BUCKINGHAM TOWNSHIP, Pa., -- After she broke her neck in a car accident at age 28, Renee Tucker's doctors told her that her newly repaired spine would never be as strong as it was before. Another accident could paralyze her.
She's not allowed to run or ride on roller coasters, but the Buckingham Township mother of two has mostly been able to lead a normal life. Now that she's 51, though, she's worrying more about her health. She often feels some dizziness and pain when she stands up, symptoms her doctors have not been able to explain. Any ache in her neck makes her anxious. She's much more afraid of falling than she used to be.
She's seen that some people her age, even those who've taken good care of themselves, have had major health problems.
"I just have this kind of sense of impending doom, that it's going to get worse and not be manageable," she said of her health. "As I get older, I feel weaker and weaker."
While plenty of people ignore their health all their lives, Tucker's worries about her increasing vulnerability are common in later life. Doctors and mental health experts said the 50s, 60s and up can be when symptoms provoke more anxiety than they once did.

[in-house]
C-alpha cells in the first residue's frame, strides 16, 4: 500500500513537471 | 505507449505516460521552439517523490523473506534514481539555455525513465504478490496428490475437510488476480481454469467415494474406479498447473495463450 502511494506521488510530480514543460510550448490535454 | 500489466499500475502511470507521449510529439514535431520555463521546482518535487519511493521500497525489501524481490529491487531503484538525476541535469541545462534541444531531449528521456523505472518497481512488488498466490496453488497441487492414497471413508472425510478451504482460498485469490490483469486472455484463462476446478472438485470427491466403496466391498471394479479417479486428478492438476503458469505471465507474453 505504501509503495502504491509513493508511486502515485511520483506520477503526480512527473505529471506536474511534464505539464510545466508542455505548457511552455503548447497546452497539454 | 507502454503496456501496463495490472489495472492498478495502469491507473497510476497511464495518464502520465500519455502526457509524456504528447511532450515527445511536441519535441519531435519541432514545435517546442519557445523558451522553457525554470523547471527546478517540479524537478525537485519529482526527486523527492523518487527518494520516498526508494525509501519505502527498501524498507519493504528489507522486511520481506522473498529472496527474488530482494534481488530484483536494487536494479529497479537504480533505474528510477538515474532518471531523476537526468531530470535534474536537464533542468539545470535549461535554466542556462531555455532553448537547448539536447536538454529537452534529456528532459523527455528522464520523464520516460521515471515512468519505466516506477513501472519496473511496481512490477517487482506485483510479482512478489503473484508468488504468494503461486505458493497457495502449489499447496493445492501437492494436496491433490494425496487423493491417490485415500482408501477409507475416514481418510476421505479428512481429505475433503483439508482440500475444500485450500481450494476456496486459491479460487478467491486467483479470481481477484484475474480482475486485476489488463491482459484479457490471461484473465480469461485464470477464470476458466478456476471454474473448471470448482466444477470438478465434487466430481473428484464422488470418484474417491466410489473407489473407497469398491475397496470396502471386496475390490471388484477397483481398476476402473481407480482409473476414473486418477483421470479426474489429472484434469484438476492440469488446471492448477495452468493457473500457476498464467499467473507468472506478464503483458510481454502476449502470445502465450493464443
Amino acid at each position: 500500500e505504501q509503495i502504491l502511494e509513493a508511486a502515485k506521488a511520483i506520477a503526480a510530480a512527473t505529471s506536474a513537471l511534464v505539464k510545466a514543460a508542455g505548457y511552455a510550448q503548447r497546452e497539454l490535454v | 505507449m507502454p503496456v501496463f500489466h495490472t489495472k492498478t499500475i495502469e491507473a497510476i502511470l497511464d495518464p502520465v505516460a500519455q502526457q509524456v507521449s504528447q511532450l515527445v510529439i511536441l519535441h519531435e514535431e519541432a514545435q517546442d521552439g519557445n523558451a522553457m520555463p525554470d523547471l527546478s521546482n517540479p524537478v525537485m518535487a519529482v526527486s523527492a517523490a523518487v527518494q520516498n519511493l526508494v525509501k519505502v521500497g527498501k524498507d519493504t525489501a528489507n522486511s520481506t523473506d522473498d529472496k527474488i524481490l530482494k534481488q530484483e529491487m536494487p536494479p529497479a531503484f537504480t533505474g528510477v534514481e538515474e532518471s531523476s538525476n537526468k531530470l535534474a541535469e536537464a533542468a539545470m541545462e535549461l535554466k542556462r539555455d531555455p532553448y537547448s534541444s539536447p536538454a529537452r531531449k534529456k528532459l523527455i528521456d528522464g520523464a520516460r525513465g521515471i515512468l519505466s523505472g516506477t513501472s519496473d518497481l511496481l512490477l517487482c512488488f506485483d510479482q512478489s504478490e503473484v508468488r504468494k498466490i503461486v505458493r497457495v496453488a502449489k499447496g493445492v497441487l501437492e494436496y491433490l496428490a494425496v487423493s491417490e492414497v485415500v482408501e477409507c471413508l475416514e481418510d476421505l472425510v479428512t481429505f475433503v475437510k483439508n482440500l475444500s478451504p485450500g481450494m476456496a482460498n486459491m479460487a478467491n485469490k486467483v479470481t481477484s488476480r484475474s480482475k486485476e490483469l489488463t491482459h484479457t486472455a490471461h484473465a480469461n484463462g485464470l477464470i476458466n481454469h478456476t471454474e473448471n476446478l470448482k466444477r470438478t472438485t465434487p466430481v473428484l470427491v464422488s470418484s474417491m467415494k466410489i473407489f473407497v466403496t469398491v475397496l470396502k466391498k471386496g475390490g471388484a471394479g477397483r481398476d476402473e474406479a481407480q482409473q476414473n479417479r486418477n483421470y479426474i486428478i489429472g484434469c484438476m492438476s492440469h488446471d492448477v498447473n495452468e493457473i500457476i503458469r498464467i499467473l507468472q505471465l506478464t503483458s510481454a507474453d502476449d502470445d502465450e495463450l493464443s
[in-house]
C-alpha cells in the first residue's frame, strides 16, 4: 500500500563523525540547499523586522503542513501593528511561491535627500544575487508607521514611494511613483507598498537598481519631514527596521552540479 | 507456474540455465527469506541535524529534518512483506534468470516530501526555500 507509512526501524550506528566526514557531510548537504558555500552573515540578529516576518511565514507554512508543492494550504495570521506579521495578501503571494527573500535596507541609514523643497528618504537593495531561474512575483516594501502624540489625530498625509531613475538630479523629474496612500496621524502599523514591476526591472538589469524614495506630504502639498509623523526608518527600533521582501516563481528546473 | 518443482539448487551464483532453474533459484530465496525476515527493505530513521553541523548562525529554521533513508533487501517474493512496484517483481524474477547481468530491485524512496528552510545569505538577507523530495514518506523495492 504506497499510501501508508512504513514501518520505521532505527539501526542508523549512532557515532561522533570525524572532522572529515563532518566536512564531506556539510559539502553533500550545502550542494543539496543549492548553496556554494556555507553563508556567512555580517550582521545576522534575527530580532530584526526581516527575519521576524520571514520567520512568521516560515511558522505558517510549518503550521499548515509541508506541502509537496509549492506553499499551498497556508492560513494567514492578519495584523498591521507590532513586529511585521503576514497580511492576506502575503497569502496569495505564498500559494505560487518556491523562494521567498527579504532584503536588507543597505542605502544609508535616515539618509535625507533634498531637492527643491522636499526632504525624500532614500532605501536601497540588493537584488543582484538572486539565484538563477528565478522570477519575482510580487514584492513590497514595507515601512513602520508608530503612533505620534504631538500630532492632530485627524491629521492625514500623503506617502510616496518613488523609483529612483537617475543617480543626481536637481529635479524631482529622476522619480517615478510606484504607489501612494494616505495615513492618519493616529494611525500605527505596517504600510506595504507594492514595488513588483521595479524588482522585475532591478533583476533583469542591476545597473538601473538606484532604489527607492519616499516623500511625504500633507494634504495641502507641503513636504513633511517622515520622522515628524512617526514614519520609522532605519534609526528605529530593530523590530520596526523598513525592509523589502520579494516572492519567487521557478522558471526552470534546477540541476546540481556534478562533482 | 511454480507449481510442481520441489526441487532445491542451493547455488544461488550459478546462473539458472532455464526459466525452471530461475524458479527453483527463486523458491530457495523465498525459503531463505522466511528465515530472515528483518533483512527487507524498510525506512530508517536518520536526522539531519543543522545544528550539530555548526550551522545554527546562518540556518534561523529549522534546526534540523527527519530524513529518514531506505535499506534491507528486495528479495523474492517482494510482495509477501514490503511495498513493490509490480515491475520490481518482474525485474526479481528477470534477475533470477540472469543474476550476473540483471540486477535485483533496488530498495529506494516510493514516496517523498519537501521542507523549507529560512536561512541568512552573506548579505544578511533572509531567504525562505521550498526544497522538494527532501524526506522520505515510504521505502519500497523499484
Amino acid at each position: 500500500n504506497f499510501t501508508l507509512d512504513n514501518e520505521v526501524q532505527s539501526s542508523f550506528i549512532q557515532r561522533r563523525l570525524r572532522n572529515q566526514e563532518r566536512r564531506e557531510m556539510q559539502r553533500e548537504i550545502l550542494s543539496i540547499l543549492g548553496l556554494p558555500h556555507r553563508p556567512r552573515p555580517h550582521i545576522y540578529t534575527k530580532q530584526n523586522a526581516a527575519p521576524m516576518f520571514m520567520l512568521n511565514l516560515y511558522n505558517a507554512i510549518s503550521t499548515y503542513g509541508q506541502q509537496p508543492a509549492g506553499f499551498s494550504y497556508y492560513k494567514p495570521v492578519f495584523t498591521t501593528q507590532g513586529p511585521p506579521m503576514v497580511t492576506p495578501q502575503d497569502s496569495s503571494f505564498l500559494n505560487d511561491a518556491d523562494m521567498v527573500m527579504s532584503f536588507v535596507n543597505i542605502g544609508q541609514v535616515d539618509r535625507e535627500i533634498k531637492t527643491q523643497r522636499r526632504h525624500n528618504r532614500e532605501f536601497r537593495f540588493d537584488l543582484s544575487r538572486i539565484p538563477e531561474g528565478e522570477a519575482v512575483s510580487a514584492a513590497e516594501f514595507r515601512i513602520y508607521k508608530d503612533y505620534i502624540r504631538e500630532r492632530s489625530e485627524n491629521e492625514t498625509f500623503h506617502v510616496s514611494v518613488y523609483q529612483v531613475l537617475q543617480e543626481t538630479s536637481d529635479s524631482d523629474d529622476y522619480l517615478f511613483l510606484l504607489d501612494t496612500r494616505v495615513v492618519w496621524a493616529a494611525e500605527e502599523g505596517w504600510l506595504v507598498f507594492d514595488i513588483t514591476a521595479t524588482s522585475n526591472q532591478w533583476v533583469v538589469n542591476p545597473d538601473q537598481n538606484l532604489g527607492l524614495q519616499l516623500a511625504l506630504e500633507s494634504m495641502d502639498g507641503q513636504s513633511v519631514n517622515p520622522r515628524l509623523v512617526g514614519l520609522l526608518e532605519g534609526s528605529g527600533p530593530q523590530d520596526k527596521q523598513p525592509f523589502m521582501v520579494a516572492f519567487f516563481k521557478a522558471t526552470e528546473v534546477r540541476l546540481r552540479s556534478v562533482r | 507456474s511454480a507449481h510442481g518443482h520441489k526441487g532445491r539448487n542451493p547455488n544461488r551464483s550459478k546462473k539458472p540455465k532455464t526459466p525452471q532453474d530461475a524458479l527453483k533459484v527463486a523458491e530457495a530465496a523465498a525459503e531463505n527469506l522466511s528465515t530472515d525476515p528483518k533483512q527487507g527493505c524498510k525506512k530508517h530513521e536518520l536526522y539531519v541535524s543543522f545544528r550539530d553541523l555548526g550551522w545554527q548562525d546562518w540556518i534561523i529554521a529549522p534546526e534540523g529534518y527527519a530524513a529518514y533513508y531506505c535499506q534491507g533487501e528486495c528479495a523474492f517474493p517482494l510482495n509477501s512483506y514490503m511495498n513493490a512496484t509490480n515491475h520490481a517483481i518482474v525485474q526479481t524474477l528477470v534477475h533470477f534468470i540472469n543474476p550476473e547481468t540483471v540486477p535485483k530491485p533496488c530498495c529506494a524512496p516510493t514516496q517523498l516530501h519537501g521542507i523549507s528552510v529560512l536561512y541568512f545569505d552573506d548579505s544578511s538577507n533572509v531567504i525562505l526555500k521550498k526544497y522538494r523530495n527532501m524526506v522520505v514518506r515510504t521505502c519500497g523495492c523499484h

This is when many first experience serious illnesses like diabetes and heart disease. Even if they don't have a chronic illness, people are more aware of their mortality. Chest discomfort we could attribute in our youth to sore muscles can seem much more ominous. Stomach distress might be cancer. A headache could be a stroke. Every forgotten name might mean Alzheimer's disease.
It's hard to avoid the message that the risk of almost everything bad, including death, goes up with age. That's why, age mostly determines screening for breast, prostate and colon cancer. It's why doctors start paying closer attention to your heart.
Barbara Grabias experienced the newly heightened anxiety recently when she felt chest pressure. She worried that something was wrong with her heart. She went to the doctor and learned she had acid reflux, a condition easily remedied by over-the-counter medicine.
Older people "are more conscious of little pings and pangs in their body," said Grabias, 77, who lives near Washington Square. "It's probably when I got to be 70 is when I started to think more of the preciousness of health."
What first triggered it for Barry Jacobs, 61, was nearing the age at which his father died of cancer: 52. A psychologist who works as a consultant at the Health Management Associates Philadelphia office, Jacobs was especially anxious until he made it to 53. He said age changes the way people feel about their bodies. Most can't run as fast or lift as much weight. They have more aches and pains. "We don't trust our bodies as much after a while," he said.